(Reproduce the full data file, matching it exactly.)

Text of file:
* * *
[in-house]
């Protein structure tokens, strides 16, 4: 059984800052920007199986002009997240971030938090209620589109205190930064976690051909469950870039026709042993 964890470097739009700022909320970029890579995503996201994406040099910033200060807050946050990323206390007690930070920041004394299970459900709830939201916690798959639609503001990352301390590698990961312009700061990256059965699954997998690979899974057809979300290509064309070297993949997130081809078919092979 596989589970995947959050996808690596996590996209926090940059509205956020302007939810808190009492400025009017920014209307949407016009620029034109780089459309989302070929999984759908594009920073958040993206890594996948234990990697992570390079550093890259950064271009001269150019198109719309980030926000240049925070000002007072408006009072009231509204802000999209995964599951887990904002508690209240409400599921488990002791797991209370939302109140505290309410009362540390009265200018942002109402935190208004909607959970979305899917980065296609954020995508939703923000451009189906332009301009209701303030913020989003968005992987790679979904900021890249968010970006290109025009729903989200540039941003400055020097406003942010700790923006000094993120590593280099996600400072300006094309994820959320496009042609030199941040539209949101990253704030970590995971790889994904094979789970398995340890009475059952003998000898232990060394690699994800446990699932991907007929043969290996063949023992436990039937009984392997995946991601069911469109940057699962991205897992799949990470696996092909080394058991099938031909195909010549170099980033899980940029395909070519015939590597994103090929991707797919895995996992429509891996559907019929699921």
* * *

[in-house]
């Protein structure tokens, strides 16, 4: 059984800052920007199986002009997240971030938090209620589109205190930064976690051909469950870039026709042993 964890470097739009700022909320970029890579995503996201994406040099910033200060807050946050990323206390007690930070920041004394299970459900709830939201916690798959639609503001990352301390590698990961312009700061990256059965699954997998690979899974057809979300290509064309070297993949997130081809078919092979 596989589970995947959050996808690596996590996209926090940059509205956020302007939810808190009492400025009017920014209307949407016009620029034109780089459309989302070929999984759908594009920073958040993206890594996948234990990697992570390079550093890259950064271009001269150019198109719309980030926000240049925070000002007072408006009072009231509204802000999209995964599951887990904002508690209240409400599921488990002791797991209370939302109140505290309410009362540390009265200018942002109402935190208004909607959970979305899917980065296609954020995508939703923000451009189906332009301009209701303030913020989003968005992987790679979904900021890249968010970006290109025009729903989200540039941003400055020097406003942010700790923006000094993120590593280099996600400072300006094309994820959320496009042609030199941040539209949101990253704030970590995971790889994904094979789970398995340890009475059952003998000898232990060394690699994800446990699932991907007929043969290996063949023992436990039937009984392997995946991601069911469109940057699962991205897992799949990470696996092909080394058991099938031909195909010549170099980033899980940029395909070519015939590597994103090929991707797919895995996992429509891996559907019929699921």